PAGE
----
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December 21, 2014 / 29 Kislev, 5775
 
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The Meaning Of Hunger

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And when the King had finished eating the fish, the servant then placed a dish of fish before Bavsi.

Overjoyed, Bavsi made an eager move toward the fish before him, but at that very moment, another servant snatched it from him and carried it to the kitchen.

Bavsi was on the verge of saying something, when he suddenly recalled the instructions the chamberlain had given him, and he kept his peace.

A servant then brought the King a fine broth in a golden bowl. The King drank the broth with relish while Bavsi waited impatiently to be served in turn. When the King finished his soup, the servant, as in the instance of the fish, also brought Bavsi a golden bowl of soup. But no sooner did he make a movement with his hand towards it, when another servant snatched it from him. The same happened with the roast and with the other courses.

Bavsi was beside himself with hunger and indignation. He cast looks of hatred at the servants, but he had to remain mute and smiling as he sat facing the King.

To the hungry Bavsi it seemed as if the meal would never come to an end.

“I hope you are enjoying your supper,” King Solomon remarked politely.

“I am indeed, O King! Everything is delicious,” the unhappy Bavsi answered.

“I am delighted to hear that,” said the King.

“The food has the taste of paradise in it,” said Bavsi with enthusiasm, recalling further the chamberlain’s instructions.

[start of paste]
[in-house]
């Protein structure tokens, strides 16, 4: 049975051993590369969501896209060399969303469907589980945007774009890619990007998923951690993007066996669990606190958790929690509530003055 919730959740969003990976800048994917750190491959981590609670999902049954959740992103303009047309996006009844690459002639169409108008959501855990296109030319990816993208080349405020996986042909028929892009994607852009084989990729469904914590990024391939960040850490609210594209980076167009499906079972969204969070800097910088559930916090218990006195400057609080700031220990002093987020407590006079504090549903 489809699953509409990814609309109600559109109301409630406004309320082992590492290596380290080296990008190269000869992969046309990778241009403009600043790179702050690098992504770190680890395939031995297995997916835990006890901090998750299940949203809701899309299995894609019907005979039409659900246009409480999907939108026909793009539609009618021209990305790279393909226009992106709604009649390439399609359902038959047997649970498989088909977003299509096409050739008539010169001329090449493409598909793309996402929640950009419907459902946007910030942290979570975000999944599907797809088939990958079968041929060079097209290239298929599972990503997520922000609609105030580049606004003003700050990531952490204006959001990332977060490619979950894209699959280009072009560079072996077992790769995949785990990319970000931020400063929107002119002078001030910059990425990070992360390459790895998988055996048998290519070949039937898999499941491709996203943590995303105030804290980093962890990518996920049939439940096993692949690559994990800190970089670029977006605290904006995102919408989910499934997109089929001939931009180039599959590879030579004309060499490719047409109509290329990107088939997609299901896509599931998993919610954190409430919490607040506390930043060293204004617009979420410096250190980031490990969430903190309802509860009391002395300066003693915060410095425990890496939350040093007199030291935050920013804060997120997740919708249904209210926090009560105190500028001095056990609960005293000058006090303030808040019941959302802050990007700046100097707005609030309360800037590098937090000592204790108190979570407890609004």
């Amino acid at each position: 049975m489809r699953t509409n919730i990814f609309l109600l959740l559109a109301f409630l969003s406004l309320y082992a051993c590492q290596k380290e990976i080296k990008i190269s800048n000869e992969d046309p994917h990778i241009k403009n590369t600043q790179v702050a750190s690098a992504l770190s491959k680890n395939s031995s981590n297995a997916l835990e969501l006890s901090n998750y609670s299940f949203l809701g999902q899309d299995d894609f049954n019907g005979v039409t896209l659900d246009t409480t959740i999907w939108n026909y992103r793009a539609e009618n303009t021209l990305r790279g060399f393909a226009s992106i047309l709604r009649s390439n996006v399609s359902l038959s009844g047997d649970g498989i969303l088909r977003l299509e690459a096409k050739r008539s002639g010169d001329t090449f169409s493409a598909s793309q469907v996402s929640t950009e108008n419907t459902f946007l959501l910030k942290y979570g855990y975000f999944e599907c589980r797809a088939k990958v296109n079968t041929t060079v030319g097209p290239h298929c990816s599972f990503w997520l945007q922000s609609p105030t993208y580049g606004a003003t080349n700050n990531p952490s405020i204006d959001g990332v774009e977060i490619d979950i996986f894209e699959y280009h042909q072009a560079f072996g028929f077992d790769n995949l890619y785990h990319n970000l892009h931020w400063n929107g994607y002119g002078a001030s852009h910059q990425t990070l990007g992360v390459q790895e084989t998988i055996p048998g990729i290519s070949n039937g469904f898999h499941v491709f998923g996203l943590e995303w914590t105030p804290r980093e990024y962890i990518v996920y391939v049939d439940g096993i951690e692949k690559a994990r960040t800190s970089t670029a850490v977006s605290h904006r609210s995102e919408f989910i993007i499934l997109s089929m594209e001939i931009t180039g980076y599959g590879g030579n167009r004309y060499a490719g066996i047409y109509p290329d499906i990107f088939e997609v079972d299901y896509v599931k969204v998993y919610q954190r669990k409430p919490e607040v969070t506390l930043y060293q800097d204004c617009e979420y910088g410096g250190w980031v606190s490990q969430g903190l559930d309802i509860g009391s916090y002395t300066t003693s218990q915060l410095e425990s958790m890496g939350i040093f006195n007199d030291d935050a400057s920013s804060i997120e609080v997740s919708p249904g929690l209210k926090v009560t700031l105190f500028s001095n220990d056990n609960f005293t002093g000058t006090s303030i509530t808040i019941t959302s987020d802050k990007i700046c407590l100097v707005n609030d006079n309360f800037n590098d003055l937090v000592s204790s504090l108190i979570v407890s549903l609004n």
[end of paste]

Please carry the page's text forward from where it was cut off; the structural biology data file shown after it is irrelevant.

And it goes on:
Detained Overnight

When the meal was over, Bavsi, faint with hunger, arose, anxious to make his departure. But the King held him back.

“Don’t go, my friend!” he said. “Do not part from me so fast. The night is still young. I’ve commanded the musicians to regale us with fine music!”

Reluctantly, Bavsi remained.

The musicians entered and played wondrously upon their instruments. But the music only annoyed Bavsi, for he could think of nothing but food.

After the musicians had finished, Bavsi once again rose to go.

“Don’t go, my friend,” said Shlomo HaMelech.  “The hour is too late for you to go home. Sleep this night in the palace.”

Bavsi knew that every word of the King’s was a command, so he remained.  He did not sleep all night because of the pangs of hunger.  Angrily he began to reflect on the possible meaning of the King’s conduct.

“Why did he invite me to a supper at which I was not allowed to eat?” he asked himself.

 

The Truth Dawns On Him

Suddenly it dawned on him that the King had only meant to teach him an object lesson in hunger.

Now, by means of his own experience, he understood the torment of need.  He, the wealthy Bavsi, the well-fed one, who had always despised the poor and had laughed at them when they cried that they were hungry.

The lesson had such a profound impression upon him that from that day onward he changed his ways and he became a different person.